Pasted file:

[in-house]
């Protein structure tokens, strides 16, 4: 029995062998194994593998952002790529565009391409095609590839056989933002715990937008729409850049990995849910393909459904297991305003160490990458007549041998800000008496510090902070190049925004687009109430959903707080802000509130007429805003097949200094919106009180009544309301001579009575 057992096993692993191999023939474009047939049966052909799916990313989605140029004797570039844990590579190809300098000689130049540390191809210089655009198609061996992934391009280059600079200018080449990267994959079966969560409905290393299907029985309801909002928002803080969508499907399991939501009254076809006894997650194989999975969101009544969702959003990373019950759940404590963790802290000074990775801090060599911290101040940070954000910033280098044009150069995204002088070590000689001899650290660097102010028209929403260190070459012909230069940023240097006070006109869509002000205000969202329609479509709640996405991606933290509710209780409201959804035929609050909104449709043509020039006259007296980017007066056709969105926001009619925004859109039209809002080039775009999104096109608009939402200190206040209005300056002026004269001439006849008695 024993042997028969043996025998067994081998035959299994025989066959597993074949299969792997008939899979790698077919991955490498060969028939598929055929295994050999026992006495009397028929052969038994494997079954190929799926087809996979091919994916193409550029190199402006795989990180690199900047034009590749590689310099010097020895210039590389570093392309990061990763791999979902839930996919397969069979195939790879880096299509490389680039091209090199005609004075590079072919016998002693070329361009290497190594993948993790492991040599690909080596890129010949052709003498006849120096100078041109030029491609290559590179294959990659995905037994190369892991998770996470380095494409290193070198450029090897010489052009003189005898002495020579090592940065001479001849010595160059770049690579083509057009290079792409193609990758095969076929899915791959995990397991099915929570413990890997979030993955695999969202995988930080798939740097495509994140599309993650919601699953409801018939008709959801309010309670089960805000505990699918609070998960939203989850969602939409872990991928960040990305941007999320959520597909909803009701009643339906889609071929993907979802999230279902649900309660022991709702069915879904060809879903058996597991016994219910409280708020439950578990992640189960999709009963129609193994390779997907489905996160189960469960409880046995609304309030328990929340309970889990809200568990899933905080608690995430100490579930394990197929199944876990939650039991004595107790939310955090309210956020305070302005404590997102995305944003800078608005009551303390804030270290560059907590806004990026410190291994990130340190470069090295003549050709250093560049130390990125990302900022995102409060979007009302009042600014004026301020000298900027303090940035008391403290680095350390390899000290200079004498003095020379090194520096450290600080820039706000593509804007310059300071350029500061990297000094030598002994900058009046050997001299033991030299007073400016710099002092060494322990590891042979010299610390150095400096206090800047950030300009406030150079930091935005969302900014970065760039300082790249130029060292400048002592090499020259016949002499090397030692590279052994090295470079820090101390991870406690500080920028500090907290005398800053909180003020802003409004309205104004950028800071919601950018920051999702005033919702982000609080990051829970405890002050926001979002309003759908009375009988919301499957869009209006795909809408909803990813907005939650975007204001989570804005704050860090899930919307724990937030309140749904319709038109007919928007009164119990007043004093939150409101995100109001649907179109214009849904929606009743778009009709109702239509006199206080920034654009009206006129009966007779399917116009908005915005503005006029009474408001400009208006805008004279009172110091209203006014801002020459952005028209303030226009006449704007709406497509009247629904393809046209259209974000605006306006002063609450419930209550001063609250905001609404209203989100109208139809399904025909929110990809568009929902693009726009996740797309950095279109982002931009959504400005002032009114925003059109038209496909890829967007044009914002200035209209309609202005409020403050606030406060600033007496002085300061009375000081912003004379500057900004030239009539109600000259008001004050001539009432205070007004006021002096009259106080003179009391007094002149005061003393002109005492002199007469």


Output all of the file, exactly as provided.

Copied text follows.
[in-house]
């Protein structure tokens, strides 16, 4: 029995062998194994593998952002790529565009391409095609590839056989933002715990937008729409850049990995849910393909459904297991305003160490990458007549041998800000008496510090902070190049925004687009109430959903707080802000509130007429805003097949200094919106009180009544309301001579009575 057992096993692993191999023939474009047939049966052909799916990313989605140029004797570039844990590579190809300098000689130049540390191809210089655009198609061996992934391009280059600079200018080449990267994959079966969560409905290393299907029985309801909002928002803080969508499907399991939501009254076809006894997650194989999975969101009544969702959003990373019950759940404590963790802290000074990775801090060599911290101040940070954000910033280098044009150069995204002088070590000689001899650290660097102010028209929403260190070459012909230069940023240097006070006109869509002000205000969202329609479509709640996405991606933290509710209780409201959804035929609050909104449709043509020039006259007296980017007066056709969105926001009619925004859109039209809002080039775009999104096109608009939402200190206040209005300056002026004269001439006849008695 024993042997028969043996025998067994081998035959299994025989066959597993074949299969792997008939899979790698077919991955490498060969028939598929055929295994050999026992006495009397028929052969038994494997079954190929799926087809996979091919994916193409550029190199402006795989990180690199900047034009590749590689310099010097020895210039590389570093392309990061990763791999979902839930996919397969069979195939790879880096299509490389680039091209090199005609004075590079072919016998002693070329361009290497190594993948993790492991040599690909080596890129010949052709003498006849120096100078041109030029491609290559590179294959990659995905037994190369892991998770996470380095494409290193070198450029090897010489052009003189005898002495020579090592940065001479001849010595160059770049690579083509057009290079792409193609990758095969076929899915791959995990397991099915929570413990890997979030993955695999969202995988930080798939740097495509994140599309993650919601699953409801018939008709959801309010309670089960805000505990699918609070998960939203989850969602939409872990991928960040990305941007999320959520597909909803009701009643339906889609071929993907979802999230279902649900309660022991709702069915879904060809879903058996597991016994219910409280708020439950578990992640189960999709009963129609193994390779997907489905996160189960469960409880046995609304309030328990929340309970889990809200568990899933905080608690995430100490579930394990197929199944876990939650039991004595107790939310955090309210956020305070302005404590997102995305944003800078608005009551303390804030270290560059907590806004990026410190291994990130340190470069090295003549050709250093560049130390990125990302900022995102409060979007009302009042600014004026301020000298900027303090940035008391403290680095350390390899000290200079004498003095020379090194520096450290600080820039706000593509804007310059300071350029500061990297000094030598002994900058009046050997001299033991030299007073400016710099002092060494322990590891042979010299610390150095400096206090800047950030300009406030150079930091935005969302900014970065760039300082790249130029060292400048002592090499020259016949002499090397030692590279052994090295470079820090101390991870406690500080920028500090907290005398800053909180003020802003409004309205104004950028800071919601950018920051999702005033919702982000609080990051829970405890002050926001979002309003759908009375009988919301499957869009209006795909809408909803990813907005939650975007204001989570804005704050860090899930919307724990937030309140749904319709038109007919928007009164119990007043004093939150409101995100109001649907179109214009849904929606009743778009009709109702239509006199206080920034654009009206006129009966007779399917116009908005915005503005006029009474408001400009208006805008004279009172110091209203006014801002020459952005028209303030226009006449704007709406497509009247629904393809046209259209974000605006306006002063609450419930209550001063609250905001609404209203989100109208139809399904025909929110990809568009929902693009726009996740797309950095279109982002931009959504400005002032009114925003059109038209496909890829967007044009914002200035209209309609202005409020403050606030406060600033007496002085300061009375000081912003004379500057900004030239009539109600000259008001004050001539009432205070007004006021002096009259106080003179009391007094002149005061003393002109005492002199007469």